June 7 - 10, 2012
Ojai Music Festival
Part of what makes Ojai perfect for me is the plethora of symposiums and pre-concert lectures by very smart people, and this perfect Ojai Festival began with a talk by Ara Guzelimian, Provost and Dean of The Julliard School and Steve Schick percussionist/conductor who discussed the influence of nature on the works of John Luther Adams, three of which will be performed here this weekend. Adams says “ The whole world is music and all we have to do is tune in.” Nice. Leif Ove Andsnes is this year’s Music Director. He is “a pianist of magisterial elegance, power and insight.” (NYTimes) Each year Tom Morris, the Artistic Director, selects each year’s Music Director and, in my view, he does a brilliant job of this. For instance, next year’s will be Mark Morris. Cool. I have already signed up and paid for 2013. I can’t possibly write about all the concerts and events so will mention them, show the photos, add the three reviews by Anthony Tommasini of the NY Times.
5 pm The first concert began with a glorious bang - literally. “Inuksuit” by John Luther Adams for 48 percussionists in Libby Park. This is my third time experiencing this, may I say, holy piece. Inuksuit is the word for the stone markers that guide the Inuit people on their journeys across the tundra. The musicians began playing with breathy/airy sounds and then left the center circle to go to their percussion instruments which were scattered around the park. The sounds grew from intermittent drum booms to include cymbals, xylophones and grew to encapsulate us all in the music. People wandered around, kids were rapt, and dogs were quiet. As the music ended the sounds dwindled to beautiful dings of triangles and the like. Piccolos (as bird song) played from perches in the trees.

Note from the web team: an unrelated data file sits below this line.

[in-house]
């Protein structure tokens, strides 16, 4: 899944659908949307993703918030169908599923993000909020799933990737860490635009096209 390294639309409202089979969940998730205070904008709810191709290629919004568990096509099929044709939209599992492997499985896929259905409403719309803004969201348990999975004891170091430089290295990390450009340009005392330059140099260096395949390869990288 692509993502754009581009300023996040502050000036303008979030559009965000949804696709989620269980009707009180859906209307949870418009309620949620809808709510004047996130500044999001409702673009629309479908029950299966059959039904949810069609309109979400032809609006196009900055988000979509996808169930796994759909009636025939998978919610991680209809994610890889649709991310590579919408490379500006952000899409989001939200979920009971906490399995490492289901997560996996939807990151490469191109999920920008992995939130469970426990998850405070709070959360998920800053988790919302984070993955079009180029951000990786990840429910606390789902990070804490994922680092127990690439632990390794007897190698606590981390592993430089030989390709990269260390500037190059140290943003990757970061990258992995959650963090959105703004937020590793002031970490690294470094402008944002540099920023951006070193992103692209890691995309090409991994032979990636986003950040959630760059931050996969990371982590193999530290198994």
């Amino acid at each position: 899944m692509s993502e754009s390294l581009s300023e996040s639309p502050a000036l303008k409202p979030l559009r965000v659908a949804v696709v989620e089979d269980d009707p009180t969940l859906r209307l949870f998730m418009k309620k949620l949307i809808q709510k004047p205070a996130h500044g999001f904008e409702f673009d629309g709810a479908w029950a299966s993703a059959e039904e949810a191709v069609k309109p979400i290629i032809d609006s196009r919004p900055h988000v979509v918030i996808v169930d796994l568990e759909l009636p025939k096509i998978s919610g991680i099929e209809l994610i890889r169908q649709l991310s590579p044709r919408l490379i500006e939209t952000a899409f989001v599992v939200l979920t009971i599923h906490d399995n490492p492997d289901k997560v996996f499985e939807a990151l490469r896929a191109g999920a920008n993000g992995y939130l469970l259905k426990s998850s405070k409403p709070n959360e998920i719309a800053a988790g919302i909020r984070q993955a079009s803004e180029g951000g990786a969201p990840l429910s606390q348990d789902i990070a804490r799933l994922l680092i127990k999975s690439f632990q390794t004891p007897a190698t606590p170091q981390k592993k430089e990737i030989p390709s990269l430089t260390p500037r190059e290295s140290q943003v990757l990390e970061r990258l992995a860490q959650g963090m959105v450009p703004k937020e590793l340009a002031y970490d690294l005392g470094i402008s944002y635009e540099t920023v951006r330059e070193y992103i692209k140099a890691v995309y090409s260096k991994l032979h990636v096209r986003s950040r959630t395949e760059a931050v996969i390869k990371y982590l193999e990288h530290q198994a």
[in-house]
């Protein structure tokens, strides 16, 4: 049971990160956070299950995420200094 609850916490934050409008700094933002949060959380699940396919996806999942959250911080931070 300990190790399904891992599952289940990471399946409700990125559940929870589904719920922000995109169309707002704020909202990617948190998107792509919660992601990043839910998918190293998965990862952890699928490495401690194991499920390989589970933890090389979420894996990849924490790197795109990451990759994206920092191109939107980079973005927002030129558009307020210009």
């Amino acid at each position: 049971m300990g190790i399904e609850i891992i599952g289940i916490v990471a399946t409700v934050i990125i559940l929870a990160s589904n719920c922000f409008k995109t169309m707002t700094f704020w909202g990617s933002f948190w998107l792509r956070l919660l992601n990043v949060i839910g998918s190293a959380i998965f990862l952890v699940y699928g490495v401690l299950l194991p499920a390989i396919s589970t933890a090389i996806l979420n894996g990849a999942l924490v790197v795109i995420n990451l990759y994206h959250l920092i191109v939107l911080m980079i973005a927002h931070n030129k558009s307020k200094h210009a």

8 pm The concert opened in Libby Bowl with John Luther Adams’ “Red Arc/Blue Veil” performed by Marc-Andre, piano, processed sounds, and Steve Schick, percussion consisting of crotales and vibraphone. In this Adams quotes Kandinsky’s meditation on “those inner sounds that are the life of the colors.” The program notes also says that Adams shares a love of color and prismatic mass with the French sprectalists. This certainly comes through in this blissful composition. Dmitri Shostakovich’s (1906-1975) “Six Poems by Marin Tsvetaeva (1892-1941) performed by Leif Ove Andsnes, piano and Anna Akhmatovoj, mezzo-soprano. Six poignant, heart-felt songs beautifully sung. I will one day read the text translations in the very complete Ojai Festival program. I am not an opera afficionada but the audience was ecstatic over this and I will go along with that. After intermission was a solo piano performance by Marc-Andre Hamelin, piano, of Charles Ives (1974-1954) “Piano Sonata No. 2, “Concord (1909-1915).” This was in four movements dedicated to Emerson, Hawthorne, the Alcott family and Thoreau. The first two movements were more modern with atonal aspects while the last two were more traditional and romantic. I loved ‘em all. Libby Bowl is a perfect setting and, thankfully, the weather was also perfect. The people are friendly and the ambiance is casual elegance. NYTimes review: http://nyti.ms/M1IE15